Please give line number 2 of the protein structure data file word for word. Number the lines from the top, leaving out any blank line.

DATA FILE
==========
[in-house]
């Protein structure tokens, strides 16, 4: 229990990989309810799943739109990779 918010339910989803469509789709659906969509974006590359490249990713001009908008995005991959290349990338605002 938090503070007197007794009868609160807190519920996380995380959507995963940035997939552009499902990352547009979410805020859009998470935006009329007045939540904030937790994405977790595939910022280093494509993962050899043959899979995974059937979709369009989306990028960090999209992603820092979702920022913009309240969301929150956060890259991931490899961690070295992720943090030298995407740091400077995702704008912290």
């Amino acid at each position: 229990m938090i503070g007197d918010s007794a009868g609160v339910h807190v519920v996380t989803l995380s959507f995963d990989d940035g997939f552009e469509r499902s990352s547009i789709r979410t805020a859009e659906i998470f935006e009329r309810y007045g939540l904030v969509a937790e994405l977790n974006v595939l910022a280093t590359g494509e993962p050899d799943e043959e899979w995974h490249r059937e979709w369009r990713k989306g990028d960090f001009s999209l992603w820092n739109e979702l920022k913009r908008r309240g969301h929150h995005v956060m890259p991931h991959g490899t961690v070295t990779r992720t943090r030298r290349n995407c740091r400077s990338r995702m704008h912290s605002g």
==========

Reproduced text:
């Protein structure tokens, strides 16, 4: 229990990989309810799943739109990779 918010339910989803469509789709659906969509974006590359490249990713001009908008995005991959290349990338605002 938090503070007197007794009868609160807190519920996380995380959507995963940035997939552009499902990352547009979410805020859009998470935006009329007045939540904030937790994405977790595939910022280093494509993962050899043959899979995974059937979709369009989306990028960090999209992603820092979702920022913009309240969301929150956060890259991931490899961690070295992720943090030298995407740091400077995702704008912290």